The natives are getting restless.
East Hills Mall, that commercial black hole in the middle of east Bakersfield's burgeoning retail revival, seems to be slipping from blighted status to whatever comes after blighted status.
Windows are boarded shut, sidewalks cracked, and the asphalt parking lot has a weed problem perhaps best remedied with a missile strike. Vandals and vagrants have broken in and started fires, the city of Bakersfield reports.
The enclosed mall, once home to national and regional chains like Mervyns, Gottschalks and Harris, has been locked tight for years. It was supposed to have opened this summer as City Lights.
"It looks awful," said Gloria Hutchins, who has lived off Mount Vernon Avenue since 1979 and passes by regularly on her way to other shopping. "They had a fence up, then they took it down. The whole parking lot is full of weeds, and it's been how many years? Too many. People are just tired of looking at it."
City officials are well aware of the situation and have been reaching out to the project developers, City Lights LLC, run by developer Craig Carver, and MarkChris Investments LLC, operated by investors Chris Hayden and Mark Shuman. The partners missed a $7.5 million payment last summer, prompting the property's former owner to file a loan default notice against them Jan. 16.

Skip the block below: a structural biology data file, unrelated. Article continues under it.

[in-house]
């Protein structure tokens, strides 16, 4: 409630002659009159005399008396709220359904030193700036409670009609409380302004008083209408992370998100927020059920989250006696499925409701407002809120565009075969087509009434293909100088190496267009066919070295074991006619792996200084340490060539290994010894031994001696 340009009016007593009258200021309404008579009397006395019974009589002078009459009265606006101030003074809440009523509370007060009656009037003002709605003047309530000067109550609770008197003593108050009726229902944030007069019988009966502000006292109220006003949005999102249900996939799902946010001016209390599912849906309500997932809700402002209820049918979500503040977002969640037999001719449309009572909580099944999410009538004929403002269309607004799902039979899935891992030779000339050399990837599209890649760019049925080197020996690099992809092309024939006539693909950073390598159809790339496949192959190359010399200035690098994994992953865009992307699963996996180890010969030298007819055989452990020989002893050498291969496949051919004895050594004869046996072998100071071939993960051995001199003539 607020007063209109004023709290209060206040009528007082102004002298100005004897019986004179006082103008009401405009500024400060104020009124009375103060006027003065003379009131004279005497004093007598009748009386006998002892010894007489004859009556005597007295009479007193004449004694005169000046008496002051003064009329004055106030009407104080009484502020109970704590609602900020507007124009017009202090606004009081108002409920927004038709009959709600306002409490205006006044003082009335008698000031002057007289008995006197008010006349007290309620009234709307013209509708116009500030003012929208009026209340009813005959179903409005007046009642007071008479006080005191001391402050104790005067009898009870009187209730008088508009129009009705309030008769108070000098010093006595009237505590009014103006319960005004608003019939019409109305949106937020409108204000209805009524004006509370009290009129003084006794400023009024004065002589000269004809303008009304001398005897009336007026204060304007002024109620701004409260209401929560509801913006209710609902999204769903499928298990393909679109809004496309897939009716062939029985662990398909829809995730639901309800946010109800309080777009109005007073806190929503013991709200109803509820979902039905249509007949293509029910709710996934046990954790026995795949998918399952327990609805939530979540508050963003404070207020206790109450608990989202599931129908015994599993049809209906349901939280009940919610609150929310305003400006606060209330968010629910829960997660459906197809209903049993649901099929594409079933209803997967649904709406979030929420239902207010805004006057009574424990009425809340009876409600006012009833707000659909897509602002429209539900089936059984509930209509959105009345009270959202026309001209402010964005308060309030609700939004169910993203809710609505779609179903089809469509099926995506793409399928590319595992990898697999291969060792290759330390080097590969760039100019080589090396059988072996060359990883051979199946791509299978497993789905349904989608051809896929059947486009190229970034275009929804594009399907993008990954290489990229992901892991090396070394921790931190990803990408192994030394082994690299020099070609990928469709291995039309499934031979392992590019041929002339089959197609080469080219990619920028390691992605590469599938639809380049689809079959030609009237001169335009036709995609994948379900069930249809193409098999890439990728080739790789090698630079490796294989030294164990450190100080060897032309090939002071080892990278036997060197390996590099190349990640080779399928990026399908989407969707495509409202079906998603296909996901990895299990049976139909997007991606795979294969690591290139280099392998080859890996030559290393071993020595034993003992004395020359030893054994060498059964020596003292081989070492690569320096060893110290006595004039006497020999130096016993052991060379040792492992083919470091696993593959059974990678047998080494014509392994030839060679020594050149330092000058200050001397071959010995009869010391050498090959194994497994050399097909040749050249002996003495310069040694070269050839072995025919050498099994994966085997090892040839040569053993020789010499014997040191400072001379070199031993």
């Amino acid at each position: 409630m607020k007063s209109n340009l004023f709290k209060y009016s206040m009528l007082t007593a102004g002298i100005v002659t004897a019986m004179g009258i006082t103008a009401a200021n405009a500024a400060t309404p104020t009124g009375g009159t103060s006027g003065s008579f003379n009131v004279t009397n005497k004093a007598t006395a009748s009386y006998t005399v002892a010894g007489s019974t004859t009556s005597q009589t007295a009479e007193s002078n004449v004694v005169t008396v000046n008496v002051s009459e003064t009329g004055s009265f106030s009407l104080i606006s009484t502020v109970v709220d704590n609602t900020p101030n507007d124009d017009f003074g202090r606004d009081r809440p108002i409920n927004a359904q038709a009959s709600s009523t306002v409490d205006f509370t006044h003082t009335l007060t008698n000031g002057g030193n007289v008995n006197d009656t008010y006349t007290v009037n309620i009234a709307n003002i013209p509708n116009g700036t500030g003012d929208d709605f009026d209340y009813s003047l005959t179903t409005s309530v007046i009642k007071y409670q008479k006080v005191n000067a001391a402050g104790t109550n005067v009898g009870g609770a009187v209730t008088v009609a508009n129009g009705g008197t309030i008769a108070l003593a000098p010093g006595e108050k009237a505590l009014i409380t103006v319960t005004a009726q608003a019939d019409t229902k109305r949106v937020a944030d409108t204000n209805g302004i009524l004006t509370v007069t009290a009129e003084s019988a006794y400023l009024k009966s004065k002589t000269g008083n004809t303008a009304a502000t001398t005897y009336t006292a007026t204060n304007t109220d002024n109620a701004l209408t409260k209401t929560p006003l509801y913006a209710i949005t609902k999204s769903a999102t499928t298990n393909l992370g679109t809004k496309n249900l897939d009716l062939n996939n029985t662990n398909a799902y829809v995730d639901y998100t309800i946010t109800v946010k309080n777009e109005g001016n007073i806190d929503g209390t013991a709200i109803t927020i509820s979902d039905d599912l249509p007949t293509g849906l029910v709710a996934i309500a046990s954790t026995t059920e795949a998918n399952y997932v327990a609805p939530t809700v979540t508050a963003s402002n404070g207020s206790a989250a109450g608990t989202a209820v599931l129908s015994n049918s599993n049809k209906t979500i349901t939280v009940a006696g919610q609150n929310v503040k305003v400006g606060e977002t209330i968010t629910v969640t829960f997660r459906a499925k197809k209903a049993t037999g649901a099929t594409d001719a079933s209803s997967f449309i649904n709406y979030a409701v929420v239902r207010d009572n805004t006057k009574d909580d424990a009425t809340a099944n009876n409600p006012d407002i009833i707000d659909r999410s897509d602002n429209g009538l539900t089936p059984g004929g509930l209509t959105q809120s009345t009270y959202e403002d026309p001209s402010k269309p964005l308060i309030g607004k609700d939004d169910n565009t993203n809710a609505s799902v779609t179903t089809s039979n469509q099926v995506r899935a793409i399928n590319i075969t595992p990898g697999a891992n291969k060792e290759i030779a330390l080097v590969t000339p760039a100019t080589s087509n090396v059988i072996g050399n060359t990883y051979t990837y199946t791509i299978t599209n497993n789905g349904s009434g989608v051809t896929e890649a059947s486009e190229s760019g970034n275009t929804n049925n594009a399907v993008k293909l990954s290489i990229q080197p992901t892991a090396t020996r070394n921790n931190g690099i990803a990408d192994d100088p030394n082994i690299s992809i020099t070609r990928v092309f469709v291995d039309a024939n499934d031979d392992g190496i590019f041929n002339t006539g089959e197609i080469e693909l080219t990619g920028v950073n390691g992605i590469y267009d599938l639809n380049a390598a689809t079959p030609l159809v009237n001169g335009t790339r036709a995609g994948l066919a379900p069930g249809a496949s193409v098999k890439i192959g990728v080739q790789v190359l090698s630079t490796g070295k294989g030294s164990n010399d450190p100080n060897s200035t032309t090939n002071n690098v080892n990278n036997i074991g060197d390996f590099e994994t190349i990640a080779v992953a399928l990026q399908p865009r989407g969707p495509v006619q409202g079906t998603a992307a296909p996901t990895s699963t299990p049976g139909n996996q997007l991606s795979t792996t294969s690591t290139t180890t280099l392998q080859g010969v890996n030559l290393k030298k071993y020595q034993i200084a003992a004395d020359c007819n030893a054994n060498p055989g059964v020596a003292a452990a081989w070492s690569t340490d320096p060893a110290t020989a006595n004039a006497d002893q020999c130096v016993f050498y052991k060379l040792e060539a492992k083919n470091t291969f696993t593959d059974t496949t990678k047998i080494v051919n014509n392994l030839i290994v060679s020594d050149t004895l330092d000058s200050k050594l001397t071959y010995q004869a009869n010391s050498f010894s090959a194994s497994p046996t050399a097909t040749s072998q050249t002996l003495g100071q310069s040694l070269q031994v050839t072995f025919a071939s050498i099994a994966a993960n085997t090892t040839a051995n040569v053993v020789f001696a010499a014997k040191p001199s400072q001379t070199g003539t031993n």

Jacqui Kitchen, the city's director of development services, says she has been working with the property owners to better secure the vacant mall. The next conversation she needs to have with them, she said, is one that plots a different course for the property.
"Maybe a straight commercial center isn't the right fit," she said Wednesday.
Kitchen suggests a mixed-use development, similar to Market Street, a retail-office-residential town center in the Woodlands, Texas, a suburb north of Houston.
Since its opening in 2004, Market Street has become a blueprint for a commercial paradigm shift, with shops, restaurants, cinema, office suites and hotel accommodations — "a premier urban-style shopping, dining, business and leisure destination," as commercial property developer Trademark characterized it.
The land now occupied by derelict East Hills Mall could evolve into the same sort of live-work-play concept, Kitchen said.